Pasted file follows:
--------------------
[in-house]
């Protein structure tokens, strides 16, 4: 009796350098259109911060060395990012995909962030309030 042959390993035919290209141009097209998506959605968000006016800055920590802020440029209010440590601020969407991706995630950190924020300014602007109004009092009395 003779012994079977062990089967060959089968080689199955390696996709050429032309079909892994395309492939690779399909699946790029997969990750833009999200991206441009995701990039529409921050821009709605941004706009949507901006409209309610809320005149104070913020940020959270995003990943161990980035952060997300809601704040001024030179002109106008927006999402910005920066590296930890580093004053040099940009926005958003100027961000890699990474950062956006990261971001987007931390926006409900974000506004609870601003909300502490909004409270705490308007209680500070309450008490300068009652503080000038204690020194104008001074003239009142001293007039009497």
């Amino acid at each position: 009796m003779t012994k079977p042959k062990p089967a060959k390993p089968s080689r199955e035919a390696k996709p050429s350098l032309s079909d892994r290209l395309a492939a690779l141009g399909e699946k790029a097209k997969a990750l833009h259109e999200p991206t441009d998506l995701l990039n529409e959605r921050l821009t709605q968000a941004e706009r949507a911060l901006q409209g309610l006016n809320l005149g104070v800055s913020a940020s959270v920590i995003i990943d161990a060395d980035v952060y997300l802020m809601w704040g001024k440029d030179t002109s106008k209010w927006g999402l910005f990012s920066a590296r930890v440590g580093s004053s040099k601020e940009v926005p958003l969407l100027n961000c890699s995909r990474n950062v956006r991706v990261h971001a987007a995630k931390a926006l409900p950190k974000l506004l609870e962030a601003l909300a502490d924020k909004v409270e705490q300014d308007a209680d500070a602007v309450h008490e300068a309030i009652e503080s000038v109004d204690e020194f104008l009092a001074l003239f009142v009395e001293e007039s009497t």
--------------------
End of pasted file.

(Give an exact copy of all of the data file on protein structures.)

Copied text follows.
[in-house]
């Protein structure tokens, strides 16, 4: 009796350098259109911060060395990012995909962030309030 042959390993035919290209141009097209998506959605968000006016800055920590802020440029209010440590601020969407991706995630950190924020300014602007109004009092009395 003779012994079977062990089967060959089968080689199955390696996709050429032309079909892994395309492939690779399909699946790029997969990750833009999200991206441009995701990039529409921050821009709605941004706009949507901006409209309610809320005149104070913020940020959270995003990943161990980035952060997300809601704040001024030179002109106008927006999402910005920066590296930890580093004053040099940009926005958003100027961000890699990474950062956006990261971001987007931390926006409900974000506004609870601003909300502490909004409270705490308007209680500070309450008490300068009652503080000038204690020194104008001074003239009142001293007039009497």
């Amino acid at each position: 009796m003779t012994k079977p042959k062990p089967a060959k390993p089968s080689r199955e035919a390696k996709p050429s350098l032309s079909d892994r290209l395309a492939a690779l141009g399909e699946k790029a097209k997969a990750l833009h259109e999200p991206t441009d998506l995701l990039n529409e959605r921050l821009t709605q968000a941004e706009r949507a911060l901006q409209g309610l006016n809320l005149g104070v800055s913020a940020s959270v920590i995003i990943d161990a060395d980035v952060y997300l802020m809601w704040g001024k440029d030179t002109s106008k209010w927006g999402l910005f990012s920066a590296r930890v440590g580093s004053s040099k601020e940009v926005p958003l969407l100027n961000c890699s995909r990474n950062v956006r991706v990261h971001a987007a995630k931390a926006l409900p950190k974000l506004l609870e962030a601003l909300a502490d924020k909004v409270e705490q300014d308007a209680d500070a602007v309450h008490e300068a309030i009652e503080s000038v109004d204690e020194f104008l009092a001074l003239f009142v009395e001293e007039s009497t």